This month, on March 25th will mark the beginning of this year’s Jewish religious celebration, Passover. It will continue until April 2nd, and marks the anniversary of the Jewish people’s ancient exodus from Egypt. So you can expect numerous celebrations, seminars, and events dedicated to not only Passover, but Jewish culture in general, at synagogues locally and worldwide.
Many people already inherited a general knowledge of the Passover event from Christian influence in our society. Christians also mark Passover as important to their spiritual history, since Jesus Christ was Jewish in origin. They also claim to worship the same God, Yahweh. There the similarities end.
I am not speaking of how each religion views the details of the Passover and what they each interpret it to mean, as much as how they view it historically. Celebration of Passover is going to have the same amount of gravitas to many Jewish people, as Ramadan does to Muslims. Why not include Christmas for Christians you might ask? Or even Easter for that matter?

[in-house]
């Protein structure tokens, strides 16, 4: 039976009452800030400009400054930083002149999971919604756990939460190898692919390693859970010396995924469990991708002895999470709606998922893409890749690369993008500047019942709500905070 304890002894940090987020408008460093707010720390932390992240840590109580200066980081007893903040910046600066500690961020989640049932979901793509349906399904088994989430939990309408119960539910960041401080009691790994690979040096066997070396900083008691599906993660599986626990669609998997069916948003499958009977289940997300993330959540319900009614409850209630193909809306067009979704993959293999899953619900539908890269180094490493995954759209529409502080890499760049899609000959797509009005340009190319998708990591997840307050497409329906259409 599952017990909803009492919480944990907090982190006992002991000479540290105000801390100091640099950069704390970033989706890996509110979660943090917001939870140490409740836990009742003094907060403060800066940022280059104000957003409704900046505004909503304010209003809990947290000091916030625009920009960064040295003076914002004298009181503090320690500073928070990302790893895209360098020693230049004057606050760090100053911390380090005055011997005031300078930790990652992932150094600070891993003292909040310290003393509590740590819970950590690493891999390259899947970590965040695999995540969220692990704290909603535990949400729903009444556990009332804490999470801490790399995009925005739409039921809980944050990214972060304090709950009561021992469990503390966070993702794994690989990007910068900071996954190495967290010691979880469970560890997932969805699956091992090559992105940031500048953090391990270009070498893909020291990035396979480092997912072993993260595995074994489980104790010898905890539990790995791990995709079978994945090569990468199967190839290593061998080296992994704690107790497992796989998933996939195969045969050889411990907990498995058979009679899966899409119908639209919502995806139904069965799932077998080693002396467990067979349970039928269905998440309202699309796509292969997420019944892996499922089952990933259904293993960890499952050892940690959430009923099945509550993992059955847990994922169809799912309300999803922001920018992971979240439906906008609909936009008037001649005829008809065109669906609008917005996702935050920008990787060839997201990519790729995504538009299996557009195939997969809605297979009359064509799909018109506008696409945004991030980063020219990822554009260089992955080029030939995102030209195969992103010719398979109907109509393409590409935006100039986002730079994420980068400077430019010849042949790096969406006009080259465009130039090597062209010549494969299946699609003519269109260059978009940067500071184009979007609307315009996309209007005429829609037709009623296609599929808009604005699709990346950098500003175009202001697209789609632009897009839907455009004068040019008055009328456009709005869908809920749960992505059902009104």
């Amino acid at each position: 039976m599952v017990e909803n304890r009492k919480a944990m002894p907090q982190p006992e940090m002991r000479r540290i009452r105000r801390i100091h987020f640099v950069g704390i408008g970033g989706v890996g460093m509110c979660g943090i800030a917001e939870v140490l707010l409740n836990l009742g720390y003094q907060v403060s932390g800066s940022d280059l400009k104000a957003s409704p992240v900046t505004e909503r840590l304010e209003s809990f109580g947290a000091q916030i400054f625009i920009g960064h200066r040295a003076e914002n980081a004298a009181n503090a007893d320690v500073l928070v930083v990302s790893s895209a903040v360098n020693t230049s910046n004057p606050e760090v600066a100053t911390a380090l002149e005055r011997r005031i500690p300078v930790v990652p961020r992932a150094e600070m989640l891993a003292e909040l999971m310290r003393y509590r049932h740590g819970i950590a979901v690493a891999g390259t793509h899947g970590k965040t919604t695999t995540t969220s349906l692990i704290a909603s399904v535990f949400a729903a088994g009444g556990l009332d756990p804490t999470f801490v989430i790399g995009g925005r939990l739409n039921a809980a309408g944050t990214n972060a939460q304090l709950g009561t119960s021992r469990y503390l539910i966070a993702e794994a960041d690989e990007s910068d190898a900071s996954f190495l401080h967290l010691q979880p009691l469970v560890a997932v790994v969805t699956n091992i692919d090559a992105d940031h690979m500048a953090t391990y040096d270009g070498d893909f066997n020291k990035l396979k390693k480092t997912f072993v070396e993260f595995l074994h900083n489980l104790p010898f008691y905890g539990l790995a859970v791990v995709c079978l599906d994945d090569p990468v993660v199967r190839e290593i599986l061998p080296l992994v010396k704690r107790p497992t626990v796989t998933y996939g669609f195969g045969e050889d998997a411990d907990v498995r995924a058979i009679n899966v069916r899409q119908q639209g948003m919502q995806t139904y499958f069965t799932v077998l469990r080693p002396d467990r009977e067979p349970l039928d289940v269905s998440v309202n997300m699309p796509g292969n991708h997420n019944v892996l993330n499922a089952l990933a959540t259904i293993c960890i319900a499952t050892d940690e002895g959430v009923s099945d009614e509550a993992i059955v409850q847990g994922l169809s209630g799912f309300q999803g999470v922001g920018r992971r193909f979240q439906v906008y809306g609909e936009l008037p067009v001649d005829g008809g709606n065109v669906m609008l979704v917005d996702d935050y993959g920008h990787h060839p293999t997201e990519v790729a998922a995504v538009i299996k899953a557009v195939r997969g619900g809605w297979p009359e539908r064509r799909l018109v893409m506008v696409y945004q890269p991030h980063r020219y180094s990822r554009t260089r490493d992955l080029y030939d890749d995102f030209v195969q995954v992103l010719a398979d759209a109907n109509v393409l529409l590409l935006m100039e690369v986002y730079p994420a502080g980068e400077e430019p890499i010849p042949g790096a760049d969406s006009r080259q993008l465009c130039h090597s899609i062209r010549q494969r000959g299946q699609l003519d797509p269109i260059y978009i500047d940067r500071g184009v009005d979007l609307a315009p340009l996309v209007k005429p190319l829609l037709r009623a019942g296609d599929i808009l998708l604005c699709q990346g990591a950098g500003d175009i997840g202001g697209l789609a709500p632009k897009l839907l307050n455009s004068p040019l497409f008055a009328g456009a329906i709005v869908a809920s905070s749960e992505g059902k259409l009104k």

Simply put, because marked religious events like Passover and Ramadan carry a deeper significance to their people, than Christmas would perhaps does many Christians. When I was a intern, I had to interview various religious leaders as part of my final project. One of these leaders was a local Rabbi and he explained to me a view of religion that I had not previously encountered. He explained that where Christians attach a spiritual meaning to their religion, it is still just a spiritual religion. Judaism is seen as more than just a religion to their followers. It is their physical culture.
Essentially, the religion is seen as the root of a physical people. They have a tangible history and language that was birthed by their religion, not a religion that had attached itself to an pre-existing culture and adapted to fit it.
While all three religions are referred to as the ‘Abraham religions’, Judaism, both claim that their language and tangible culture is all historically valid as a physical culture. Christianity, and to a large degree Islam, largely adapted to cultures that were already there. Being Jewish is even referred to as a separate race after all.
Therefore, Passover is not simply a celebration of a religious event. It can be likened to a combination of Christmas and Independence Day. It is supposed to be both spiritual and historically traceable. This is why so much emphasis is placed on education and the passing on of the knowledge of their religion. It is not just a religion; it is their history, and few people and groups can identify themselves with such a distinction.